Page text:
Alzheimer’s disease is always a devastating diagnosis for patients and their families alike. Few illnesses are as life-changing, and it could indeed feel as traumatic as a death sentence. Due to the nature of the disease, family of Alzheimer’s patients find that they are forced to radically change their interaction with a loved one who gradually changes completely, and having access to reliable information about care and intervention becomes paramount. Yet, there is compelling evidence that this disease could not only be prevented, but perhaps even reversed with, most notedly, the right diet.
What is Alzheimer’s?
Movies like Still Alice have considerably raised public awareness of Alzheimer’s. The US National Institute on Aging defines the disease as “an irreversible, progressive brain disorder that slowly destroys memory and thinking skills, and eventually the ability to carry out the simplest tasks.” Alzheimer’s is the most common form of dementia, an umbrella term for several neurogenerative disorders of which declining cognitive skills is the hallmark.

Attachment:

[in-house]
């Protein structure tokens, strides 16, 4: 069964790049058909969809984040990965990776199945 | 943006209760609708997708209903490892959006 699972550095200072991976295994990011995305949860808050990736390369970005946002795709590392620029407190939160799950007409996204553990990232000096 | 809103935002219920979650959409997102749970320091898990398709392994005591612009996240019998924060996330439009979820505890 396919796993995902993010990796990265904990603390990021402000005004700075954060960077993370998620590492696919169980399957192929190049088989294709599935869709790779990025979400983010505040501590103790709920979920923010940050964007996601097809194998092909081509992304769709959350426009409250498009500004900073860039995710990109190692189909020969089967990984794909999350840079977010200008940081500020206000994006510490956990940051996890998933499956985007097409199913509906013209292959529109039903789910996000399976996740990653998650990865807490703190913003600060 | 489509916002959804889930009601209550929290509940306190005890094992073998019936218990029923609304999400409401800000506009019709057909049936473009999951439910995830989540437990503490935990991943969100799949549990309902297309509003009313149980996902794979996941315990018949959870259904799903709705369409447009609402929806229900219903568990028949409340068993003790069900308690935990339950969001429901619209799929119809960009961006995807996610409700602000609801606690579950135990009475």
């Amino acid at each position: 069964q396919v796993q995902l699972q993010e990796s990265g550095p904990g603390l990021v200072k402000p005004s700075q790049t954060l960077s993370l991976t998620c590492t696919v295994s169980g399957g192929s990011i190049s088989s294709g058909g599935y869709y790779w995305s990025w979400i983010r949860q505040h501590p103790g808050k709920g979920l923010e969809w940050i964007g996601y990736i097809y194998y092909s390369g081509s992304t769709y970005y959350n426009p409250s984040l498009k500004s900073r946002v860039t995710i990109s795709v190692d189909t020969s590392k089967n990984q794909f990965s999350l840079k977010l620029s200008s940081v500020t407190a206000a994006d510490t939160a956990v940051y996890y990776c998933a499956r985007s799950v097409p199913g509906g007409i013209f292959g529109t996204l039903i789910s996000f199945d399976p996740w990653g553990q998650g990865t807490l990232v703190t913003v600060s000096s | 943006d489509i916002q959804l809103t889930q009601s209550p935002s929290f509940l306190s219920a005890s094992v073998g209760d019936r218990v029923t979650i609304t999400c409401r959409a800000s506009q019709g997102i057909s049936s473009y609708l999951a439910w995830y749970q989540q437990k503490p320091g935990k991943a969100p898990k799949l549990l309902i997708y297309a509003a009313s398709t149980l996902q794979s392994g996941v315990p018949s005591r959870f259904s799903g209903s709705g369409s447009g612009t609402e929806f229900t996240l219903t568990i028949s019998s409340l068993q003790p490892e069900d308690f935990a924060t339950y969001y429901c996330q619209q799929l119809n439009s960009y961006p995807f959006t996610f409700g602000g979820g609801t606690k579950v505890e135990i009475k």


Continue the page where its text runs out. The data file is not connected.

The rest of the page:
Signs, Symptoms & Prevalence
The most common early sign of Alzheimer’s is an inability to remember newly-learned information. Progressively debilitating, most patients eventually present with mood swings, paranoia, confusion, complete memory loss and difficulty to speak, swallow and walk. The disease is usually late-onset, mainly affecting people over 65 years of age, but those with a genetic predisposition for it can show signs as early as in their 30s. It is currently estimated that Alzheimer’s affect over 5 million Americans, with 5% being early onset, and is ranked as the 6th leading cause of death of older Americans. However, more recent estimates suggest that it may follow as a third leading cause, after heart disease and cancer.
What causes it? The answer is not simple, and researchers suggest that we don’t fully understand the complex causes yet. So, shortly put, Alzheimer’s occurs due to a variety of changes in the brain. Causes can differ from patient to patient, but, in very simple terms, the disease damages brain cells and causes the brain to atrophy. Learn here in more detail about how the brain works and how Alzheimer’s affect it.